To anybody who says this makes America less safe or more dangerous, again, that just makes no sense to me. Whatever gun crimes are being committed out there, they are not being committed, as an overwhelming general rule, by the people who have gone through the process of getting a permit and who carry a weapon. So, to me, it makes sense.

I congratulate my friend from South Dakota and tell him he has done something I think most Americans would agree with. He has allowed the American public to be able to travel and get the benefit of whatever law exists in a State when it comes to carrying a weapon--no more, no less. And this argument that people are somehow going to start carrying a weapon across the border makes no sense because whatever Federal restrictions there are on arms trafficking still stand.

At the end of the day, this legislation will help people who follow the law and obey gun laws to travel throughout the country without tripping themselves up and getting in trouble when they do not mean to get in trouble. If we didn't have this law, it really would be a mess. What we are trying to do is provide some clarity to gun ownership in America. We are not enhancing the ability to commit a crime. Quite frankly, I think it is the other way around; if everybody had the same attitude about gun ownership as people who get a permit, the country would be okay.

We are not changing any law that regulates trafficking of firearms. We are not allowing criminals to get access to guns. We are simply allowing people who go through the process of getting a permit in their own State to travel to any State in the Union which has a similar law and to get the benefit of that law. That will make life better for them, it will make life better in terms of legal compliance, and I think it is a proper role for the Federal Government to play.

This amendment enhances our second amendment rights. It doesn't change them in a way that makes America less safe. It allows people who are going to do the right thing to be able to do the right thing with some knowledge as to what the right thing is.

So Senator Thune has done the country a great service, and I think we will have a big vote--I hope we will--across party lines. You don't have to agree with my right to carry a weapon lawfully. You may not choose that same right for yourself. But that is kind of what makes the country great--the ability for one citizen to understand that even though I wouldn't make that choice, as long as you make a choice responsibly, I am going to allow you to do that. That is what makes this a very special place.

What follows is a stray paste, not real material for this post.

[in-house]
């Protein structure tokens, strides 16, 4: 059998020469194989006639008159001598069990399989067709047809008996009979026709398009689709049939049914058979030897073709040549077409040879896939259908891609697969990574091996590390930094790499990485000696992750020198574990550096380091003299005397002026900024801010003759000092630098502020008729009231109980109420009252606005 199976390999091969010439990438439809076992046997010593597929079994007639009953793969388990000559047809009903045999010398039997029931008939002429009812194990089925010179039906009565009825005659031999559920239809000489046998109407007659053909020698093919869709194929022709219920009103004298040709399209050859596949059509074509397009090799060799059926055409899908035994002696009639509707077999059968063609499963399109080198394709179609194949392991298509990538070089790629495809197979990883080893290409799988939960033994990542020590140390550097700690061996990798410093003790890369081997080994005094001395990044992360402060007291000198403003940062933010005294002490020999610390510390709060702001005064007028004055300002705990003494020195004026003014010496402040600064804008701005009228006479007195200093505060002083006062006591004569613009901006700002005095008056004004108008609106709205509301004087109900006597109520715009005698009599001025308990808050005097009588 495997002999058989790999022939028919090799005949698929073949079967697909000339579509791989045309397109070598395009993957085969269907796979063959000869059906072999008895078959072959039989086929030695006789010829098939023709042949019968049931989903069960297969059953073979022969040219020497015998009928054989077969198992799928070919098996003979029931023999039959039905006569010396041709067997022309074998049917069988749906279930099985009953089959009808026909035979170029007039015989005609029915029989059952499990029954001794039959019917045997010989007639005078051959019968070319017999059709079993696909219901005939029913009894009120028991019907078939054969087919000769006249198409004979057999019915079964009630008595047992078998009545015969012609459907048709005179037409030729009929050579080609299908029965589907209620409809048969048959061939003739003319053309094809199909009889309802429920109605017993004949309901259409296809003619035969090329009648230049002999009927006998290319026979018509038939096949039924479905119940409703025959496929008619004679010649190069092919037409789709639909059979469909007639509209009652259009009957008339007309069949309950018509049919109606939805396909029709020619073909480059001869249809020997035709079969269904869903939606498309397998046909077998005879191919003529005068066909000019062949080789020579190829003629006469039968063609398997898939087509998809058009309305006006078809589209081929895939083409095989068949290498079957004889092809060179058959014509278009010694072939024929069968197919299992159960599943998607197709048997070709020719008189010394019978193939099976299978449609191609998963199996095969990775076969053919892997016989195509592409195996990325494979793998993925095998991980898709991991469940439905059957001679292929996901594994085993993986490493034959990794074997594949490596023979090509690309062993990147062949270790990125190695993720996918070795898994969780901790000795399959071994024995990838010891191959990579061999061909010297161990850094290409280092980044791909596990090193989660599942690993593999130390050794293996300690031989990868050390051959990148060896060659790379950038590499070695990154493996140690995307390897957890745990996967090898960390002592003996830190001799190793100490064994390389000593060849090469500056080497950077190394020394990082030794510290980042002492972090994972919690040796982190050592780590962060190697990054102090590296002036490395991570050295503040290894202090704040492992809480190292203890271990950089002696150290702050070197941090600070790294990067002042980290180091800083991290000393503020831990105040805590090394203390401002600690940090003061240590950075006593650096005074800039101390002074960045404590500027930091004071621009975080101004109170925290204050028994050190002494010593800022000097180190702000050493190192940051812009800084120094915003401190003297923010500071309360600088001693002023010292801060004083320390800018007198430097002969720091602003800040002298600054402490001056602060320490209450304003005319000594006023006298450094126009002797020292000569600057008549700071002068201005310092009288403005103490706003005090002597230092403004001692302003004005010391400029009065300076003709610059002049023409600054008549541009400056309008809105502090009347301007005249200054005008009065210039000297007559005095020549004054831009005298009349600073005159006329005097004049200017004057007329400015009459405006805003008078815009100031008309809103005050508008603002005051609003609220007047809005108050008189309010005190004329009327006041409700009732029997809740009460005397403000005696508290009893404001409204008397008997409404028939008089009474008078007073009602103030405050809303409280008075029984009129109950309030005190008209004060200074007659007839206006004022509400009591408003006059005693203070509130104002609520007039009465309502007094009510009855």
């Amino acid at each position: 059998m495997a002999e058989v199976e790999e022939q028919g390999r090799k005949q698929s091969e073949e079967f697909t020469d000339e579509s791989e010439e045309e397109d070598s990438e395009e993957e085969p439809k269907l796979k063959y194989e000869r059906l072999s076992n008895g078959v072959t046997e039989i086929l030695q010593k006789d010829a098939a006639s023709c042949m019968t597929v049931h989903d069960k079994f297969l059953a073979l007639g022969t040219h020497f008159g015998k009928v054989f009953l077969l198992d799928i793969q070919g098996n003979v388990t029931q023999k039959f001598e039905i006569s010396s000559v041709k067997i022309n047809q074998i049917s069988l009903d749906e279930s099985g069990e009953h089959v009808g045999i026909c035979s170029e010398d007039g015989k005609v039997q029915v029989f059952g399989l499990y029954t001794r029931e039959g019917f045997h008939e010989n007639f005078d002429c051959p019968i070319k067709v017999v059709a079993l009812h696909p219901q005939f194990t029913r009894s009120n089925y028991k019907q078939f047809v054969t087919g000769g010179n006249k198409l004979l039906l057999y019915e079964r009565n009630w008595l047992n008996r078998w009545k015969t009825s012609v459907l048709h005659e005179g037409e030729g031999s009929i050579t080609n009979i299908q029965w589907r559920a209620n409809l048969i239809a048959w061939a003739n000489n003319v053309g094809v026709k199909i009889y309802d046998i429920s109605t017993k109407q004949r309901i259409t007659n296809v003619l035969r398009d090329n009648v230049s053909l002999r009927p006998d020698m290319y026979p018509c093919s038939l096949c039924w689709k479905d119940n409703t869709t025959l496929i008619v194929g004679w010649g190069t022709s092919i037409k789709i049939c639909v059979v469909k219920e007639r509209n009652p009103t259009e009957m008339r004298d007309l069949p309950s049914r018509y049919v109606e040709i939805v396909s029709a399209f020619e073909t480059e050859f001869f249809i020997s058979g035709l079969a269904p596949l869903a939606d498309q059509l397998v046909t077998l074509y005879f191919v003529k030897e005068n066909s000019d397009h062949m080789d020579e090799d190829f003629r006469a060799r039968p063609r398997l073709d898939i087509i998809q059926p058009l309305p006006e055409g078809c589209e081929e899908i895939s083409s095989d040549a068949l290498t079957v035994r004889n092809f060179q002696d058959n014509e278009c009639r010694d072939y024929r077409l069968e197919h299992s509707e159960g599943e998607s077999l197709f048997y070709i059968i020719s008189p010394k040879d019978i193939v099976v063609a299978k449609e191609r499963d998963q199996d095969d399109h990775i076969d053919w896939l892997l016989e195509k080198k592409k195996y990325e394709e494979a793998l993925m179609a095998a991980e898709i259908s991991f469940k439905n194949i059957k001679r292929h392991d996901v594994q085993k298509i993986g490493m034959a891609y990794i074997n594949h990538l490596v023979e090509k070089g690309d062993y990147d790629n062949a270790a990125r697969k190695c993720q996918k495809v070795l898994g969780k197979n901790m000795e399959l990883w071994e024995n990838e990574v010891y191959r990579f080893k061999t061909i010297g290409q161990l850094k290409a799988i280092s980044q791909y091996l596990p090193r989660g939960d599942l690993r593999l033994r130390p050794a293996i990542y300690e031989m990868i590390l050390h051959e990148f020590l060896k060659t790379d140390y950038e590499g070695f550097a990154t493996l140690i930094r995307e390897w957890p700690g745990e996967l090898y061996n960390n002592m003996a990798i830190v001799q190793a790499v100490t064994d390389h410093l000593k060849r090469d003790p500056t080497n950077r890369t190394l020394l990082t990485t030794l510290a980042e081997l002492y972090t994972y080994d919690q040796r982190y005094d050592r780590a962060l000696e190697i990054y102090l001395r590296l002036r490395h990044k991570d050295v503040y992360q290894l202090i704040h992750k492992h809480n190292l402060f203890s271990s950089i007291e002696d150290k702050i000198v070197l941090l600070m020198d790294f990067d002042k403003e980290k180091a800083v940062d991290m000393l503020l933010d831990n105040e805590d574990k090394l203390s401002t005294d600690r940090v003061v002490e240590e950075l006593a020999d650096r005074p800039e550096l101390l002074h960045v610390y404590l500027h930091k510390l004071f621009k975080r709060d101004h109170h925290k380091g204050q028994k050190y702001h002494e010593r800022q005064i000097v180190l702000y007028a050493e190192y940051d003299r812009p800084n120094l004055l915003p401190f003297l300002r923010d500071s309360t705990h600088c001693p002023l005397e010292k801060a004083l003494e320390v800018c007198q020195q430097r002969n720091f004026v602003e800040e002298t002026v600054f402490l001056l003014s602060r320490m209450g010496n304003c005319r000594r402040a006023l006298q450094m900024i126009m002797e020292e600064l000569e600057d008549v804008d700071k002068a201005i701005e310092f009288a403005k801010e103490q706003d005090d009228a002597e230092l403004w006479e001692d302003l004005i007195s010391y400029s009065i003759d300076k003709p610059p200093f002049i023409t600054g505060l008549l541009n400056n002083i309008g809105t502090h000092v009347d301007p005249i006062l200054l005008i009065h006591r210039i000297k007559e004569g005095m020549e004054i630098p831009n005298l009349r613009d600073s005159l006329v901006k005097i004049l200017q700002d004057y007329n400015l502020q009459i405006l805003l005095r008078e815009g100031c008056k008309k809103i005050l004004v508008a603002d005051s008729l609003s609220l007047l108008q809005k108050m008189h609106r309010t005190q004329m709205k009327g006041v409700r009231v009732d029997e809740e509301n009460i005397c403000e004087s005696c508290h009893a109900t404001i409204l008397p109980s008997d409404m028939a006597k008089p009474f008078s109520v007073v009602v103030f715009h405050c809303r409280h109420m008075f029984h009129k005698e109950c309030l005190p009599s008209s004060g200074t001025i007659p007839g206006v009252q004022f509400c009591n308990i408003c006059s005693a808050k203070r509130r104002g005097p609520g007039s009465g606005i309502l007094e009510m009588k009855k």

With that, I yield the floor.


Mr. GRAHAM. Madam President, I take to the floor to inform the Senate and my colleagues about how I intend to vote on the pending nomination of Supreme Court nominee Judge Sotomayor. I understand the path of least resistance for me personally would be to vote no. That is probably true anytime you are in the minority party and you lose an election. But I feel compelled to vote yes, and I feel this is the right vote for me and, quite frankly, for the country in this case.

Why do I say that? Well, elections have consequences. I told Judge Sotomayor in the hearing that if I had won the election, even though I wasn't running, or Senator McCain had, she would probably not have been chosen by a Republican. We would have chosen someone with a more conservative background--someone similar to a Judge Roberts or Miguel Estrada. She is definitely more liberal than a Republican would have chosen, but I do believe elections have consequences.

It is not as though we hid from the American people during the campaign that the Supreme Court selections were at stake. Both sides openly campaigned on the idea that the next President would be able to pick some judges for the Supreme Court. That was known to the American people and the American people spoke.

In that regard, having been one of the chief supporters of Senator McCain and one of the chief opponents of then-Senator Obama, I feel he deserves some deference on my part when it comes to his first selection to the Supreme Court. I say that understanding, under our Constitution, I or no other Senator would be bound by the pick of a President. But when you look at the history of this country, generally speaking, great deference has been given to that selection by the Senate.